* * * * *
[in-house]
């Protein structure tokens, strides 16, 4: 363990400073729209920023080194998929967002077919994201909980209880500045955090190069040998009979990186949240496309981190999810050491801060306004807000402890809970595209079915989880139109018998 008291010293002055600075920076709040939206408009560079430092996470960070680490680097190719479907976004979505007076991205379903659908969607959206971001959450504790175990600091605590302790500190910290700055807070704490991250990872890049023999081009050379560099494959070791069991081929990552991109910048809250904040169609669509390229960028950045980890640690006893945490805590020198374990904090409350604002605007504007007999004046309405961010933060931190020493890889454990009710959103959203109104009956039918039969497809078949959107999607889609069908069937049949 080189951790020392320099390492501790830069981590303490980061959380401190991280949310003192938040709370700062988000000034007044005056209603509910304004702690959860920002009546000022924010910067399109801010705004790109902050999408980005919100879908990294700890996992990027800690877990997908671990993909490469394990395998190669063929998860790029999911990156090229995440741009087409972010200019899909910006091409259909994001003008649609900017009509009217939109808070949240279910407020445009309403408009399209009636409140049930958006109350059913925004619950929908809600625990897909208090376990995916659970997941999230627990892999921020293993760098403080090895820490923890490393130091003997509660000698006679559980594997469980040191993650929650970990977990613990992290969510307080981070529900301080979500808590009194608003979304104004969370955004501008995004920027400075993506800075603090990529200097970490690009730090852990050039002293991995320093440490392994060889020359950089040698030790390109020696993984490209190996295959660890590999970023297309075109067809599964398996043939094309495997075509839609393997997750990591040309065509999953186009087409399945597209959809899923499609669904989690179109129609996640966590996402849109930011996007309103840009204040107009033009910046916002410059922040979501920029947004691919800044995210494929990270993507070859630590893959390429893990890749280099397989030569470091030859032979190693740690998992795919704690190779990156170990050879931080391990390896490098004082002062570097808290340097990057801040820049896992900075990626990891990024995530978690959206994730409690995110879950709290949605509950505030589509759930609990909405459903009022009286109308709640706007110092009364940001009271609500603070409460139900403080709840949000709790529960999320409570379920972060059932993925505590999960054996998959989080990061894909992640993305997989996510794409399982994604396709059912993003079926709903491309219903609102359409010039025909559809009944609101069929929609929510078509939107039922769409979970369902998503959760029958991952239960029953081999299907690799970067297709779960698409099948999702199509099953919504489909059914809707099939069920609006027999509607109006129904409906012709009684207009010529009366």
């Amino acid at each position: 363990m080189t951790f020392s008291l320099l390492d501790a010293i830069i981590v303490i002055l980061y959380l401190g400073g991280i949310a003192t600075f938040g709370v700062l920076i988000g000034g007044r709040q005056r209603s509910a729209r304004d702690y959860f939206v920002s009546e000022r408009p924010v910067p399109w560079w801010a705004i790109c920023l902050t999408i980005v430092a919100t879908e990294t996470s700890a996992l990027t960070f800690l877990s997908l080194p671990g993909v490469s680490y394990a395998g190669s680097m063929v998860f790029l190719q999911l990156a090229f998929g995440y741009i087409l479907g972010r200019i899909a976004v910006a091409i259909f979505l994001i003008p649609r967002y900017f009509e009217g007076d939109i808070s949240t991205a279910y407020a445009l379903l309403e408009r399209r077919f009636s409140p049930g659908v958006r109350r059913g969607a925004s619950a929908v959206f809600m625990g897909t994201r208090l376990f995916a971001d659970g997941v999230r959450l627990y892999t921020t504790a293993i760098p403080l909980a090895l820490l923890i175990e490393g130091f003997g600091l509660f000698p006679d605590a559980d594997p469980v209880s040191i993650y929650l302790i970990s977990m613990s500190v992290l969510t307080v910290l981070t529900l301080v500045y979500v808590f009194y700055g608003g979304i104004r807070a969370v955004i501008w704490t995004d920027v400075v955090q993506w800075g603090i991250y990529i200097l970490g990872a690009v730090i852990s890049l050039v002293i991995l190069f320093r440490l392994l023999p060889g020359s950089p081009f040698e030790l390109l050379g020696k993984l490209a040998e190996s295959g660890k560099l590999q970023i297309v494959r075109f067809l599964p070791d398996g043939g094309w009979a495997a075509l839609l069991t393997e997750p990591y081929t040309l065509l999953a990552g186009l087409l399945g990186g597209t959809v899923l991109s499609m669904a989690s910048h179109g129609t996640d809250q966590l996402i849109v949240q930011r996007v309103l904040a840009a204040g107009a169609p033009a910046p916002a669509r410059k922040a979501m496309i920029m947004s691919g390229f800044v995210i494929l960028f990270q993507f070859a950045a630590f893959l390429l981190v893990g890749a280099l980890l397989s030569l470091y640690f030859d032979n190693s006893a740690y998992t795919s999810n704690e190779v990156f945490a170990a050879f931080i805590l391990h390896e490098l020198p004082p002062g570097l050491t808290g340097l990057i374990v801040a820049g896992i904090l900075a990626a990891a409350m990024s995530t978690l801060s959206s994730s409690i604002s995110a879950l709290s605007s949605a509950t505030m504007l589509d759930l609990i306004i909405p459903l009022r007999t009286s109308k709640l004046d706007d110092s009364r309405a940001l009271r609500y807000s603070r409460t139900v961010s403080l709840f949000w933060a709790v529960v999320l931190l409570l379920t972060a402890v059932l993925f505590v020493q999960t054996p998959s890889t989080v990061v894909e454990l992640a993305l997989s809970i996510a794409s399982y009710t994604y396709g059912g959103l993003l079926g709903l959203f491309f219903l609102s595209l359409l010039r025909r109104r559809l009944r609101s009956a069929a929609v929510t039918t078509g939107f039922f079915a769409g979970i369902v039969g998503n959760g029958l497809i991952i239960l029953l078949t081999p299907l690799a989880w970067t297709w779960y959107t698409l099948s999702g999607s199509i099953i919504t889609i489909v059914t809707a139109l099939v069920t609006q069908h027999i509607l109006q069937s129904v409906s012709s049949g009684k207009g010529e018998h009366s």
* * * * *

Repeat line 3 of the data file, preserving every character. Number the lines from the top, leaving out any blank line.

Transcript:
């Amino acid at each position: 363990m080189t951790f020392s008291l320099l390492d501790a010293i830069i981590v303490i002055l980061y959380l401190g400073g991280i949310a003192t600075f938040g709370v700062l920076i988000g000034g007044r709040q005056r209603s509910a729209r304004d702690y959860f939206v920002s009546e000022r408009p924010v910067p399109w560079w801010a705004i790109c920023l902050t999408i980005v430092a919100t879908e990294t996470s700890a996992l990027t960070f800690l877990s997908l080194p671990g993909v490469s680490y394990a395998g190669s680097m063929v998860f790029l190719q999911l990156a090229f998929g995440y741009i087409l479907g972010r200019i899909a976004v910006a091409i259909f979505l994001i003008p649609r967002y900017f009509e009217g007076d939109i808070s949240t991205a279910y407020a445009l379903l309403e408009r399209r077919f009636s409140p049930g659908v958006r109350r059913g969607a925004s619950a929908v959206f809600m625990g897909t994201r208090l376990f995916a971001d659970g997941v999230r959450l627990y892999t921020t504790a293993i760098p403080l909980a090895l820490l923890i175990e490393g130091f003997g600091l509660f000698p006679d605590a559980d594997p469980v209880s040191i993650y929650l302790i970990s977990m613990s500190v992290l969510t307080v910290l981070t529900l301080v500045y979500v808590f009194y700055g608003g979304i104004r807070a969370v955004i501008w704490t995004d920027v400075v955090q993506w800075g603090i991250y990529i200097l970490g990872a690009v730090i852990s890049l050039v002293i991995l190069f320093r440490l392994l023999p060889g020359s950089p081009f040698e030790l390109l050379g020696k993984l490209a040998e190996s295959g660890k560099l590999q970023i297309v494959r075109f067809l599964p070791d398996g043939g094309w009979a495997a075509l839609l069991t393997e997750p990591y081929t040309l065509l999953a990552g186009l087409l399945g990186g597209t959809v899923l991109s499609m669904a989690s910048h179109g129609t996640d809250q966590l996402i849109v949240q930011r996007v309103l904040a840009a204040g107009a169609p033009a910046p916002a669509r410059k922040a979501m496309i920029m947004s691919g390229f800044v995210i494929l960028f990270q993507f070859a950045a630590f893959l390429l981190v893990g890749a280099l980890l397989s030569l470091y640690f030859d032979n190693s006893a740690y998992t795919s999810n704690e190779v990156f945490a170990a050879f931080i805590l391990h390896e490098l020198p004082p002062g570097l050491t808290g340097l990057i374990v801040a820049g896992i904090l900075a990626a990891a409350m990024s995530t978690l801060s959206s994730s409690i604002s995110a879950l709290s605007s949605a509950t505030m504007l589509d759930l609990i306004i909405p459903l009022r007999t009286s109308k709640l004046d706007d110092s009364r309405a940001l009271r609500y807000s603070r409460t139900v961010s403080l709840f949000w933060a709790v529960v999320l931190l409570l379920t972060a402890v059932l993925f505590v020493q999960t054996p998959s890889t989080v990061v894909e454990l992640a993305l997989s809970i996510a794409s399982y009710t994604y396709g059912g959103l993003l079926g709903l959203f491309f219903l609102s595209l359409l010039r025909r109104r559809l009944r609101s009956a069929a929609v929510t039918t078509g939107f039922f079915a769409g979970i369902v039969g998503n959760g029958l497809i991952i239960l029953l078949t081999p299907l690799a989880w970067t297709w779960y959107t698409l099948s999702g999607s199509i099953i919504t889609i489909v059914t809707a139109l099939v069920t609006q069908h027999i509607l109006q069937s129904v409906s012709s049949g009684k207009g010529e018998h009366s």